Lamb of
the Lord
from On Paths: IV

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All energy is directed
down to a single point
as with but one blow
he hammers the bullet
into the kidgoat's skull.
Just as deftly, he slits its
throat, draining the blood.

Still warm, what was once
all muscle and resistance
lays limp in the straw, while
a sibling is tied with a short
snatch of rope and wrenched
up to the scale in one smooth

   More than 12 kilos means
   certain death.

He carries the two carcasses
by the hind legs, one in each
hand, working hard to keep
their dangling heads with
stubby little devil's horns
out of the freshly fallen
snow, making his way from
barn to his basement where
he'll dress the meat.

Three of the village children
peak out from the side of the barn,
their blushed cherub faces watching
the scene as if from a slightly distant.
more subtle realm of being.
A lean black dog growls and snaps,
cutting frenzied figure 8's in the snow
around the farmer's slow, methodical.
all-business-like trek back to the house.

In a distant city, a dinner
party is about to begin. It is spring,
Everyone is dressed in their Sunday best.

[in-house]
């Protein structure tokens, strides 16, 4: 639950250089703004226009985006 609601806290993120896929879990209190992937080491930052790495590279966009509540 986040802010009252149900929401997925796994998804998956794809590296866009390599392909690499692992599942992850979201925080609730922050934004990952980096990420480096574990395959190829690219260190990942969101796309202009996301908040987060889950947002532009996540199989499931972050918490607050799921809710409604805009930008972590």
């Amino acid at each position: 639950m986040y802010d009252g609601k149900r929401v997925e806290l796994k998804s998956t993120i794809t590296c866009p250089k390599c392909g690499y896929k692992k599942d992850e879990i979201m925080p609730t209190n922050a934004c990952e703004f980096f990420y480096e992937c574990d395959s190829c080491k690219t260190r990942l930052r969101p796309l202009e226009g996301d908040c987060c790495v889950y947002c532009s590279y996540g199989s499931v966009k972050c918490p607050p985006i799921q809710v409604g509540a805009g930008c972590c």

"How tender," they say. At that same moment,
the farmer and his family say grace
and cross themselves.

From a window above: Inside, at the table,
almost timeless, happy, faces look
down into their steaming bowls
of fresh stomach stew. Outside,
in the mountain darkness, snow
falls without a whisper of wind,
flake by flake, erasing all the travail
of another day's passage.

Truly, if there were indeed angels,
how they would endlessly love to
discuss the mysterious ways
our world of earthlings is threaded
together anew, each time
a life is taken, each time it snows,
each time—

      we break bread.

{Image: Saint Wendell, patron
saint of mountain farmers, frequently
found above or to the side of barn
doors in the German speaking
area of the Alps.)
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